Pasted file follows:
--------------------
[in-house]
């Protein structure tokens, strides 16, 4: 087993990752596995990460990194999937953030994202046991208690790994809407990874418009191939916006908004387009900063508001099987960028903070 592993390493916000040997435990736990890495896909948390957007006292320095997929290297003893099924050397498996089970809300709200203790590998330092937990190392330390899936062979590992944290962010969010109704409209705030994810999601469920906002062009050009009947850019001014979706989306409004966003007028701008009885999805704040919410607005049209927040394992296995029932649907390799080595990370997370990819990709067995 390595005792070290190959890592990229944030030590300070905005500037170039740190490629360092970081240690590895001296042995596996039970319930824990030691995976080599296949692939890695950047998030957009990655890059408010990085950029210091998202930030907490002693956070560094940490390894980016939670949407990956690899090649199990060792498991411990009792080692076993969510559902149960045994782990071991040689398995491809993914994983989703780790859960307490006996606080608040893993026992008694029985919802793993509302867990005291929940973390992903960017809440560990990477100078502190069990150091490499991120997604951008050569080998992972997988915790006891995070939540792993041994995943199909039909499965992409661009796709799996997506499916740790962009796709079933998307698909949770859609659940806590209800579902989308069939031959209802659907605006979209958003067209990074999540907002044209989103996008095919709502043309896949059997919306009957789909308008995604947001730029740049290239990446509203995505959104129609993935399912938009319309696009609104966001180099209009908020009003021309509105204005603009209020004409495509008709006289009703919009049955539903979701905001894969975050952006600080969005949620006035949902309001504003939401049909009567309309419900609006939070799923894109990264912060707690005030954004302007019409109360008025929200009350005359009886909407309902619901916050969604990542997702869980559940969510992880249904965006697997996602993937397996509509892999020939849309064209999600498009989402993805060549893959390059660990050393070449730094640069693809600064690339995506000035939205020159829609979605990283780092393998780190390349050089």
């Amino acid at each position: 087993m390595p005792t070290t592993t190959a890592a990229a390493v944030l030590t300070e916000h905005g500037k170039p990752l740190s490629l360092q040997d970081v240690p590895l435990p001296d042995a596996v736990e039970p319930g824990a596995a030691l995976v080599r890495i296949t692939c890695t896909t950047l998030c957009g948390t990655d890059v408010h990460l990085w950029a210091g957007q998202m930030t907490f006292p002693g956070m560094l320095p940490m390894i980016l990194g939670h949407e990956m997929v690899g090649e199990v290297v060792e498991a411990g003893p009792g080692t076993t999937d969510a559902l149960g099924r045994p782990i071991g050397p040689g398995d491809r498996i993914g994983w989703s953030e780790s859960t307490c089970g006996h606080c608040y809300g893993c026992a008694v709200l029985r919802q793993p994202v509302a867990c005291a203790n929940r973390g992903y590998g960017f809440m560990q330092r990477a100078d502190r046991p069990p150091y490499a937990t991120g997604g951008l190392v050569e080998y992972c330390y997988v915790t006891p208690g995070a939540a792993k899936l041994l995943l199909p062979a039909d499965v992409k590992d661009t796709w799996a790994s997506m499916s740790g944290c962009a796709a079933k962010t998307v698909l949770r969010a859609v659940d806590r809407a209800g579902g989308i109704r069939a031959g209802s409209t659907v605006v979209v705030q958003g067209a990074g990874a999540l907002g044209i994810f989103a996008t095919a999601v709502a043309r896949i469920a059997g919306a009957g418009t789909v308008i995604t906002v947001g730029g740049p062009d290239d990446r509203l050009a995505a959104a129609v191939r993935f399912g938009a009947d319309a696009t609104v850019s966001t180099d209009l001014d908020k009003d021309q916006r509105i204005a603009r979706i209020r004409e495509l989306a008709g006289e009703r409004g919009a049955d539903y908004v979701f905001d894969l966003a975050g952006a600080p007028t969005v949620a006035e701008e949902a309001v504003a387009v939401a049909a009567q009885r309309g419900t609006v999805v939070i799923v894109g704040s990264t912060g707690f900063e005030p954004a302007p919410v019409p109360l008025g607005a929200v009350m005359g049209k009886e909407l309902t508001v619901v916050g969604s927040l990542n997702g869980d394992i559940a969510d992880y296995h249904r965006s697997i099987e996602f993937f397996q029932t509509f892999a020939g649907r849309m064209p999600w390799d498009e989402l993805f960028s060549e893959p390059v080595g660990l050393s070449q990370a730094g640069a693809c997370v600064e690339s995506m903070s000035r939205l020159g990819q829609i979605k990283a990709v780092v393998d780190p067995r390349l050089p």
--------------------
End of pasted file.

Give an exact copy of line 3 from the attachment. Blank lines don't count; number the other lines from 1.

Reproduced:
């Amino acid at each position: 087993m390595p005792t070290t592993t190959a890592a990229a390493v944030l030590t300070e916000h905005g500037k170039p990752l740190s490629l360092q040997d970081v240690p590895l435990p001296d042995a596996v736990e039970p319930g824990a596995a030691l995976v080599r890495i296949t692939c890695t896909t950047l998030c957009g948390t990655d890059v408010h990460l990085w950029a210091g957007q998202m930030t907490f006292p002693g956070m560094l320095p940490m390894i980016l990194g939670h949407e990956m997929v690899g090649e199990v290297v060792e498991a411990g003893p009792g080692t076993t999937d969510a559902l149960g099924r045994p782990i071991g050397p040689g398995d491809r498996i993914g994983w989703s953030e780790s859960t307490c089970g006996h606080c608040y809300g893993c026992a008694v709200l029985r919802q793993p994202v509302a867990c005291a203790n929940r973390g992903y590998g960017f809440m560990q330092r990477a100078d502190r046991p069990p150091y490499a937990t991120g997604g951008l190392v050569e080998y992972c330390y997988v915790t006891p208690g995070a939540a792993k899936l041994l995943l199909p062979a039909d499965v992409k590992d661009t796709w799996a790994s997506m499916s740790g944290c962009a796709a079933k962010t998307v698909l949770r969010a859609v659940d806590r809407a209800g579902g989308i109704r069939a031959g209802s409209t659907v605006v979209v705030q958003g067209a990074g990874a999540l907002g044209i994810f989103a996008t095919a999601v709502a043309r896949i469920a059997g919306a009957g418009t789909v308008i995604t906002v947001g730029g740049p062009d290239d990446r509203l050009a995505a959104a129609v191939r993935f399912g938009a009947d319309a696009t609104v850019s966001t180099d209009l001014d908020k009003d021309q916006r509105i204005a603009r979706i209020r004409e495509l989306a008709g006289e009703r409004g919009a049955d539903y908004v979701f905001d894969l966003a975050g952006a600080p007028t969005v949620a006035e701008e949902a309001v504003a387009v939401a049909a009567q009885r309309g419900t609006v999805v939070i799923v894109g704040s990264t912060g707690f900063e005030p954004a302007p919410v019409p109360l008025g607005a929200v009350m005359g049209k009886e909407l309902t508001v619901v916050g969604s927040l990542n997702g869980d394992i559940a969510d992880y296995h249904r965006s697997i099987e996602f993937f397996q029932t509509f892999a020939g649907r849309m064209p999600w390799d498009e989402l993805f960028s060549e893959p390059v080595g660990l050393s070449q990370a730094g640069a693809c997370v600064e690339s995506m903070s000035r939205l020159g990819q829609i979605k990283a990709v780092v393998d780190p067995r390349l050089p």